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Opinion: W.Va. Statehouse Beat – Some suggestions for beefing up the state Ethics Act

By Phil Kabler, Charleston Gazette-Mail

Phil Kabler

Having covered it from its inception in 1989 to the present day, I have a special regard for the state Ethics Commission, so it is good to hear lawmakers calling for tougher ethics laws in light of the Gazette-Mail/ProPublica investigation into Gov. Jim Justices myriad potential conflicts of interest involving The Greenbrier.

Given my position as sort of the unofficial institutional history of the commission, I’m probably in a unique position to offer some proposed changes I would hope to see enacted to really give teeth to the state Ethics Act:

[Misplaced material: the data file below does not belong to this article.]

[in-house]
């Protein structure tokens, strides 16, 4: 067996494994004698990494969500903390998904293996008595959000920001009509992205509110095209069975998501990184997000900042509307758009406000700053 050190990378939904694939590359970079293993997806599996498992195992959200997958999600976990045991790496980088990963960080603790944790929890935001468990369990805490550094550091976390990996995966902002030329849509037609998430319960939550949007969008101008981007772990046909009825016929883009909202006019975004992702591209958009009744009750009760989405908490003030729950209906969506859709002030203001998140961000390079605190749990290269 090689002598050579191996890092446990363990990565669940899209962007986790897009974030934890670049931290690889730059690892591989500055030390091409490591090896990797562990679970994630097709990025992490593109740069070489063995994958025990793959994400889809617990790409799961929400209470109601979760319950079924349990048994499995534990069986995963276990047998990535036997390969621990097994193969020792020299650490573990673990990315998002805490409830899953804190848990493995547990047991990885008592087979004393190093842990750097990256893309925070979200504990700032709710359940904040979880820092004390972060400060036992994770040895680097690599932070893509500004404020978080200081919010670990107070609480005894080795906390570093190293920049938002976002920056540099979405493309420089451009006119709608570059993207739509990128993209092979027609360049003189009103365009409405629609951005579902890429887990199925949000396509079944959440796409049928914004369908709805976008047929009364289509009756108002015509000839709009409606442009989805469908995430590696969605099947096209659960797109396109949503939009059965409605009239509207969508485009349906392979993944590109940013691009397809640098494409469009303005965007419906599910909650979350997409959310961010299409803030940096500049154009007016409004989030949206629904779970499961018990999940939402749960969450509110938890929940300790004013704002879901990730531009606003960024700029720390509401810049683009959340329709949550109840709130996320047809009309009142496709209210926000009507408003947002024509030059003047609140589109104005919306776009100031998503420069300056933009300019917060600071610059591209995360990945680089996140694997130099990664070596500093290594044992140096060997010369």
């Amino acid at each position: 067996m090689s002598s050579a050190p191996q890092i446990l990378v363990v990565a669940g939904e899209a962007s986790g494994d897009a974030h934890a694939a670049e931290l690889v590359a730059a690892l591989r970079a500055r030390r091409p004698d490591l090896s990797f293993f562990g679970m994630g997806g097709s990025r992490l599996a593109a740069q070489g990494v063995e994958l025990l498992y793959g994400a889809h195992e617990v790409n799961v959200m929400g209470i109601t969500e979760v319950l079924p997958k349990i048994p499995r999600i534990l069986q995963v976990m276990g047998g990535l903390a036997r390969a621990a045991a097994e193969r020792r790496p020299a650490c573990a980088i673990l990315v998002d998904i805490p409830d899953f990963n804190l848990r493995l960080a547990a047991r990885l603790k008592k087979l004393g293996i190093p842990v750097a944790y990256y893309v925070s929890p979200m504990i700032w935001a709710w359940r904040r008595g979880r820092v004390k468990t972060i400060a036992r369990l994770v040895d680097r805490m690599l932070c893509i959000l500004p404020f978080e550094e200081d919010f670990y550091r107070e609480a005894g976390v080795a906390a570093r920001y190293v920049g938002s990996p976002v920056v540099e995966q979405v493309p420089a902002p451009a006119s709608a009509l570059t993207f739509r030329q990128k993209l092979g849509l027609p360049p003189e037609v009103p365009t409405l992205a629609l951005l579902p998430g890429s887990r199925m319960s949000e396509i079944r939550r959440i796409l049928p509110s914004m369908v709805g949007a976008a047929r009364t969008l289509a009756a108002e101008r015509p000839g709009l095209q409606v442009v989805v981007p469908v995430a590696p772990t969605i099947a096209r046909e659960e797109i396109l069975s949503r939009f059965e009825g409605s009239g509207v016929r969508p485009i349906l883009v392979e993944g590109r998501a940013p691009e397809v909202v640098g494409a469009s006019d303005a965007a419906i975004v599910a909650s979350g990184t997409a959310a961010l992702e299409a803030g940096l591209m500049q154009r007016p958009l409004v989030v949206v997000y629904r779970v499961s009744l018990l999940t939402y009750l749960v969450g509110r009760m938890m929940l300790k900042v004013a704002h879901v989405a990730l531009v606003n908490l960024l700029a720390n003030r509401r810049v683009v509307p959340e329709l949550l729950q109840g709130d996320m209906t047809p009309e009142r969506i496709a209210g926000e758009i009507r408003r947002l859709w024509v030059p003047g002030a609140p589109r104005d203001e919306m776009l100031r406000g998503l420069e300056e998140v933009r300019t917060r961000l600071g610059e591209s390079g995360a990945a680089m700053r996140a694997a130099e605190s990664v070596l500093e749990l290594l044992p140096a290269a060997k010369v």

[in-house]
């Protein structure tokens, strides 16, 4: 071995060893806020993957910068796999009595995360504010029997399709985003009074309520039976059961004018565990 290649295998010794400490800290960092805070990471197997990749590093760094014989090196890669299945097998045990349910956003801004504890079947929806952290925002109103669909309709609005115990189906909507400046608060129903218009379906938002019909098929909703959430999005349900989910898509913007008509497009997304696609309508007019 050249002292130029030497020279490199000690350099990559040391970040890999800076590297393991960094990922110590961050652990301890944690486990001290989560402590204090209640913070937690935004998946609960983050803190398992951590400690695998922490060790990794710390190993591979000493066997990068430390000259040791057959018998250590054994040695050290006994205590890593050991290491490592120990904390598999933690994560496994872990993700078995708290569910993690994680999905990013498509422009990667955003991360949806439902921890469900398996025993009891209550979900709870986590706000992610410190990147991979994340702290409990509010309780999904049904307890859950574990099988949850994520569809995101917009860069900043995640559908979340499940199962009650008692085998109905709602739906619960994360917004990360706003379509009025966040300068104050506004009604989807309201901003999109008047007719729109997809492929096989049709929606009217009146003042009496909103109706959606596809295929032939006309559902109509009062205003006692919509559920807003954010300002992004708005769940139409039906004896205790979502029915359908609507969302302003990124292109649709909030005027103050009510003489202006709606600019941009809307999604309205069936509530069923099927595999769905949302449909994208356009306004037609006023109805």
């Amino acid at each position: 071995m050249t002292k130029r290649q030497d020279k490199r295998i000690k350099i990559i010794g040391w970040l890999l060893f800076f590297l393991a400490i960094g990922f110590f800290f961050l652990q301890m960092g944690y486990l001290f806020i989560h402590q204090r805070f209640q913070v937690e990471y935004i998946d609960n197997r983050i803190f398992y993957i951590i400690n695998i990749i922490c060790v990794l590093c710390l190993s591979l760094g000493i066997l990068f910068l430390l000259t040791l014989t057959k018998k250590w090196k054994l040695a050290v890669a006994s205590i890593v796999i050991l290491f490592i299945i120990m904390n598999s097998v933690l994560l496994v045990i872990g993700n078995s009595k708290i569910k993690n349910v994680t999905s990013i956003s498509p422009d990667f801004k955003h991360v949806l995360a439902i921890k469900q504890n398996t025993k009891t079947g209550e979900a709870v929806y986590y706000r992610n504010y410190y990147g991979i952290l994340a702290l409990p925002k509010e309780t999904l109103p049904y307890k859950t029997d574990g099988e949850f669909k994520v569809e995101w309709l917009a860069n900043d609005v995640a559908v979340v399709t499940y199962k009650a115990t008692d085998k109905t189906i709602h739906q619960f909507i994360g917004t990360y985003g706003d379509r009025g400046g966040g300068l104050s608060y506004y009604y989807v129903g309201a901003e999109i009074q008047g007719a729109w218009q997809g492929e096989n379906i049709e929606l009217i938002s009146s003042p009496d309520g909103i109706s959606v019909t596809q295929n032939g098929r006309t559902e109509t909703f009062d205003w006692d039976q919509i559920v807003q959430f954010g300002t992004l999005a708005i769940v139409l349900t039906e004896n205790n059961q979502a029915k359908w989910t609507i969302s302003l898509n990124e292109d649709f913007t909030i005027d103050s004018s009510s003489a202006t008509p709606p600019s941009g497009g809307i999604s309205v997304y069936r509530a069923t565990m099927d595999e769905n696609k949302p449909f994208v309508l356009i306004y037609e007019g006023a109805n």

1. Increase funding for the Ethics Commission. From city hall to Washington, the oldest trick in the governmental playbook is to create some commission or agency with lofty and significant purposes, and then underfund it to the point of dysfunction.

The Ethics Commission has always operated on a relative shoestring budget, currently $719,844 this budget year.

Most of that, $606,969, is for salaries and benefits for a staff of seven. The current expenses line item is $104,501 this year — an amount that doesn’t stretch far if the commission is attempting to undertake a number of extensive investigations of alleged ethics violations. …

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